In the minds of many, Qajar buildings define the quintessence of Persian architecture. Having inherited the great achievements of the Safavid era, Qajar art, in turn inspired and influenced future generations of artists in Iran. Qajar architecture is essentially an amalgamation of Iranian traditions and fashionable European trends. Its style is characterized by a certain cosmopolitanism and an attempt to combine the achievement: of Persepolis, Safavid Esfahan, and Versailles in every single structure. Qajar tile work is usually unmistakable. Although many traditional designs were retained, it exhibits a great variety of completely new subjects. For the first time, representations of people and animals form the main subject matter.
View SEYED MOSQUE
It is worth mentioning that very few buildings Estahan were created at the orders of Qajar rulers; what does exist is the contribution of the affluent merchants and sometimes of the governors of the city.
The Seyed Mosque is the largest and most conspicuous religious building of the Qajar period in Esfahan. It was built at the order of Hojjat al-Islam Seyed Mohammad Baqer Shafti, a religious and public figure in Esfahan in the second half of the 19th century; the building expenses were covered by religious payments and personal donations.
The mosque had not been completed at the time of the founder's death, so the work continued under the supervision of his son and then his grandson. The mausoleum of the founder is located behind the small portico on the east side of the north eivan 1, The Seyed Mosque is lased on a four-eivan plan, developed and enriched by some peculiar features, It has two entrances, on the north 2, and east 3, the northern portal being the principal.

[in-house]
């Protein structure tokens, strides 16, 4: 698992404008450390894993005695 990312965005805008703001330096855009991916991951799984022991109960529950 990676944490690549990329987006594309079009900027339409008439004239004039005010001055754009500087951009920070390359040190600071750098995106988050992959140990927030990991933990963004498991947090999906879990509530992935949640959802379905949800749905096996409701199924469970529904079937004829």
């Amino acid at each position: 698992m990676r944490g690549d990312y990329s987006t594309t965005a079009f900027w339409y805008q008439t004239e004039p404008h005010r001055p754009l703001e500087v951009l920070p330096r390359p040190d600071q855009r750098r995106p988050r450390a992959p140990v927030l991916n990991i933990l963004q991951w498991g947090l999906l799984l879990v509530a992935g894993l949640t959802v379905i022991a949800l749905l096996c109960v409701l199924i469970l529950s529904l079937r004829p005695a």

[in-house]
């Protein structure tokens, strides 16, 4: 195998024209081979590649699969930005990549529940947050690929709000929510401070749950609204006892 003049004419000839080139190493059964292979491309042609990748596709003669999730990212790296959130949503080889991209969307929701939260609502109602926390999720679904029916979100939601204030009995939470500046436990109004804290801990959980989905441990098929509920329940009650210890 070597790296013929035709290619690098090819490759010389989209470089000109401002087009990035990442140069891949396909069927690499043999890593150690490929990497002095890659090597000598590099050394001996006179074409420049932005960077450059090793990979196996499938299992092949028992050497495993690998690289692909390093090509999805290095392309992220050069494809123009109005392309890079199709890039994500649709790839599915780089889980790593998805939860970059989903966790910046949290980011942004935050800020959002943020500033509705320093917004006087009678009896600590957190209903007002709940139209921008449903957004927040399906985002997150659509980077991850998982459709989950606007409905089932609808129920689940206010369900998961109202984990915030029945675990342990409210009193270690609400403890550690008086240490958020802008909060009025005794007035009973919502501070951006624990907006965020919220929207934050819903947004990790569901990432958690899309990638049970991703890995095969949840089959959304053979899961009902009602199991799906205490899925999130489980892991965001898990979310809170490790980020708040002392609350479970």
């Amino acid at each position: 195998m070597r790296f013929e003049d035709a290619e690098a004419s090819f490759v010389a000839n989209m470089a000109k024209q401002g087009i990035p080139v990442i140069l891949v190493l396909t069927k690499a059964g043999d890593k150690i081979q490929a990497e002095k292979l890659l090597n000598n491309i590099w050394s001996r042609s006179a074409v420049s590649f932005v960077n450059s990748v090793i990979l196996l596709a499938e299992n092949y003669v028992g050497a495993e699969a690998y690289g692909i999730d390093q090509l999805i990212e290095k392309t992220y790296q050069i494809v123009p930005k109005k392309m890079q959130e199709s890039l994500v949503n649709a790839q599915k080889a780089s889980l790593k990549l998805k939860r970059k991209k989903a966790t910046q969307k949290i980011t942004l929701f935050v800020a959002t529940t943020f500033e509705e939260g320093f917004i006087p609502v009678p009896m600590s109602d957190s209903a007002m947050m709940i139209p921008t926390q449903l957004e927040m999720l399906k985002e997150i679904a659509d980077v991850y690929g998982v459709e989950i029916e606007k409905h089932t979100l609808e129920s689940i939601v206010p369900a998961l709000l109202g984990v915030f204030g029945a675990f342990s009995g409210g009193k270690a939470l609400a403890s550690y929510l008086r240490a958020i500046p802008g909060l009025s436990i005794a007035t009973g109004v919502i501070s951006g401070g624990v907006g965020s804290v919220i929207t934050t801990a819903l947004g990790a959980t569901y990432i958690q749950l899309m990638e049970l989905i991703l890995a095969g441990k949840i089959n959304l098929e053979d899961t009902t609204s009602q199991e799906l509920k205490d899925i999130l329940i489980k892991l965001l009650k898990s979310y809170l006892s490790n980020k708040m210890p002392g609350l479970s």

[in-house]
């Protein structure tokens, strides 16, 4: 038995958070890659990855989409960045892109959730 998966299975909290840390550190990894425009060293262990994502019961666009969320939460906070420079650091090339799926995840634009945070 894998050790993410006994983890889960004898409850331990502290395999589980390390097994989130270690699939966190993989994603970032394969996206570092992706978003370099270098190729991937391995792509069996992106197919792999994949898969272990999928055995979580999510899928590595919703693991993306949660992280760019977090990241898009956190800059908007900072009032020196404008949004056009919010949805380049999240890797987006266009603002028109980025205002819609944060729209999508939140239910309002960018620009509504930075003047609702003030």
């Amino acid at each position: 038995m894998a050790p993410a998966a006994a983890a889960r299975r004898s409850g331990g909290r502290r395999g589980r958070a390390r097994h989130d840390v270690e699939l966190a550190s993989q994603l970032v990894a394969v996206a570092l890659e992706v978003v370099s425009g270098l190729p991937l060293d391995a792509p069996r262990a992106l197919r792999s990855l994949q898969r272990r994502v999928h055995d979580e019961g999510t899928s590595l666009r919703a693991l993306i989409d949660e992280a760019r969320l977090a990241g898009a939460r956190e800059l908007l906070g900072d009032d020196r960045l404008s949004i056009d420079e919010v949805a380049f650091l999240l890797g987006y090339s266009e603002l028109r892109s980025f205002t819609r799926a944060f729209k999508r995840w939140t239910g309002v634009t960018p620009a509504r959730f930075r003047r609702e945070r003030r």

The northern portal opens onto an anteroom, which basically repeats the arrangement already brought to perfection in the Royal Mosque (pp81-85). As in the Royal Mosque, the north eivan 4,of the Seyed Mosque has an open arch at its rear wall, providing the view of the court and the south eivn. It is, however, blocked by a stone bench, which makes the visitor take a detour through either of the two corridors, which lead to the main court. The entire arrangement serves as an elaborate architectural device aimed at aligning the mosque's sanctuary to Mecca.
The court 5, is very spacious, and graced by a neat pool 6, in the middle. The court is surrounded by rows of arcades, interrupted by eivans on each side. On the east and west, the arcades are distributed on two levels. The lower level has very short arches 7, sheltered by a grille; the arches on the upper tier 8, are fronted by large open terraces 9, The east 10, and west 11, eivans are basically the same. In fact, the entire mosque is designed so that to draw the visitor's immediate attention to the south eivan 12, topped by a clock-tower 13 and leading to a domed sanctuary 14, Abundantly decorated with tile work, the sanctuary treasures the main mihrab of the mosque, featuring inscriptions in Nastaliq and Tholth. At-tractive white and yellow arabesques against the blue background makes the dome's interior resemble the Chahar Bagh Madreseh (pp100-103). There is a small courtyard 15, on the east side of the mosque, but nowadays it is inaccessible to the public. The most remarkable feature of this section is a peristyle porch 16, reminiscent of the Chehel Sotun (pp92-96). A large hypostyle hall is located in the northeastern corner of the building 17. The mosque's main fame lies with the impressive tile work done in distinctive bright colors of Qajar art. Other elements of the ornamentation include stucco moldings and paintings, among them the painting of the mosque's founder in the northern anteroom.